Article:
- Anne Trubek's The History and Uncertain Future of Handwriting and Patricia Lovett's The Art and History of Calligraphy; review by David Rundle in the TLS.

Upcoming Auctions

- Autographed Documents, Manuscripts, Photos, Books & Relics at University Archives on 10 April.

- Printed Books, Maps & Documents at Dominic Winter Auctioneers on 11 April.

- Printed & Manuscript Americana at Swann Galleries on 12 April.

- Rare Golf Books & Memorabilia From the Collection of John Burns and the Library of Ron Muszalski, with additions at PBA Galleries on 12 April.

Sunday, April 01, 2018

Links & Reviews

Back, after a wonderful trip to Scotland and Iceland followed immediately by a move. I'm taking a break from unpacking (so, so much unpacking) to get caught up here, though I'm sure there are many things I completely lost track of while I was gone. Feel free to let me know what I missed!

- Next Friday and Saturday (6–7 April) will be the Virginia Antiquarian Book Fair, in Richmond. Do visit if you can!

- One of the bookshops I visited in Edinburgh, Golden Hare Books, is featured in the Guardian's "Browse a bookshop" column.

- Pittsburgh-area police are investigating thefts from the Carnegie Library of Pittsburgh, and request any assistance. See a PDF list of some items believed stolen. More from Michael Stillman for Rare Books Monthly and from the Pittsburgh Post-Gazette.

- Video of the panel discussion at the New York Book Fair on women and collecting is now available via the ABAA blog.

- Quite a garage find, highlighted in the Fine Books Blog.

- From Francis Morrone in The Hopkins Review, "Bookshop Memories."

- Over at Reading Copy, an interview with Heather O'Donnell and Rebecca Romney. As a reminder, the second Honey & Wax Book Collecting Contest (open to women collectors under 30) is now accepting applications!

- The National Library of New Zealand has received a collection of twenty important books printed between 1472 and 1512.

- From the Princeton Graphic Arts collection blog, "How much did a wood engraving cost in 1862?"

- The Library of Congress is running a webinar series highlighting the Mesoamerican manuscripts in their collections.

- A bookseller has been convicted of stealing a signed copy of Harry Potter and the Goblet of Fire from Hatchards in December. He was recognized by staff since he had sold items to the shop in the past.

- The University of Edinburgh has acquired a much-annotated copy of Ben Jonson's works, after the UK government instituted an export ban.

- From the University of Rochester, "The myth—and memorabilia—of Seward's Folly."

- Blake Morrison asks in the Guardian, "should an author's dying wishes be obeyed?"

- From the BL's Medieval Manuscripts blog, "Cracking a medieval code."

- At The Binder's Ticket, "Bookplates or book labels?"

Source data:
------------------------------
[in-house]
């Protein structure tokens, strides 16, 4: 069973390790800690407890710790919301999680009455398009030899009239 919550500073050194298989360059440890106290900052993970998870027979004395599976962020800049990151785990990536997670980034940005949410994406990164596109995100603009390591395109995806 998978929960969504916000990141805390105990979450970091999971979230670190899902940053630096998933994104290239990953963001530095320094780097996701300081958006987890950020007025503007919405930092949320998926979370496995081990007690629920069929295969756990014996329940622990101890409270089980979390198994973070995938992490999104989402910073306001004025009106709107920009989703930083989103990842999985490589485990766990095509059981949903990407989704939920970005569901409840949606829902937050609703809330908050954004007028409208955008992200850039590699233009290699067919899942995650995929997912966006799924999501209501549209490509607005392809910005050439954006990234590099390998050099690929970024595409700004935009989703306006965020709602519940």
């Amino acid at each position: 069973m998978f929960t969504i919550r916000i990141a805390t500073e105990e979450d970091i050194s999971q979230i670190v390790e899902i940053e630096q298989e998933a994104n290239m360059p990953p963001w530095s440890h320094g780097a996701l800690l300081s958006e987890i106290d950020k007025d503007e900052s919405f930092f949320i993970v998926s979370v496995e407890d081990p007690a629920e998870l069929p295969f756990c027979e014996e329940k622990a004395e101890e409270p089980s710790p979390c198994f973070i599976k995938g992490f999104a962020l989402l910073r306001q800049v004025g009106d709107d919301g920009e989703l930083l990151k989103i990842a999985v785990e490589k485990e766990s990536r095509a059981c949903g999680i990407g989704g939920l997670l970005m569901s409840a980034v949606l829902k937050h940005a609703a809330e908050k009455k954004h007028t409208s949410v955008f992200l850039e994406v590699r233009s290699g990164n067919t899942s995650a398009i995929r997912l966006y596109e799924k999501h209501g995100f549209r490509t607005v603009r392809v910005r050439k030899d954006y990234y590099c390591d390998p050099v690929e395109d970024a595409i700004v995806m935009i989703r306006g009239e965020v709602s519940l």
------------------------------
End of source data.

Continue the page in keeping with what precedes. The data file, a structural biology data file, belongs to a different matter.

- Daniel Richter posts for the Huntington Library blog on "John Ogilby's English Restoration Fantasy."

- A bit on Isaiah Thomas' library (now on LibraryThing) from yours truly as Past is Present.

- Isabel Planton is featured in the FB&C "Bright Young Librarians" series. Ditto Rebecca Baumann.

- Katarzyna Lecky writes for The Collation on "The Strange and Practical Beauty of Small-Format Herbals."

- Rich Rennicks has posted a number of links to coverage of this year's New York Antiquarian Book Fair. The NYTimes focused on fashion.

- Rebecca Romney covers book curses for Mental Floss.

- Kurt Zimmerman notes the publication of John R. Payne's Great Catalogues by Master Booksellers.

- The Guardian reported on the sale of various Sylvia Plath items at Bonhams last month. Peter Steinberg has a full rundown of the auction, and some additional analysis.

- The April Rare Book Monthly includes Bruce McKinney's "Enigma, Seeking a Eureka," about a tantalizing French manuscript (do help with that if you can!).

- At Medieval Manuscripts Provenance, another fascinating provenance hunt, this time with some cuttings from the collection of the Free Library of Philadelphia.

- From Adam Schachter, "Adventures of an Absent-Minded Treasure Hunter."

- The Guardian highlights some of the great Tolkien material on show as part of the major Bodleian exhibition.

- I missed the Clements Library post about "Battle Estrays" in February, so I'm grateful to J.L. Bell for noting it as he digs into one of the examples cited.

Reviews

- Lucy Mangan's Bookworm; review by Kathryn Hughes in the Guardian.

- Julia Miller's Meeting by Accident; review by Barbara Adams Hebard for BookArtsWeb.

- Jo Nesbø's Hogarth Shakespeare Macbeth; review by Alexander Larman in the Guardian.

- Daniel Kalder's The Infernal Library; review by Ernest Hilbert is in the WaPo.

Upcoming Auctions

- Antique Scientific Instruments, Globes and Cameras at Dorotheum on 4 April.

- Fine & Rare Books at PBA Galleries on 5 April.

- Entertainment Memorabilia at Potter & Potter on 7 April.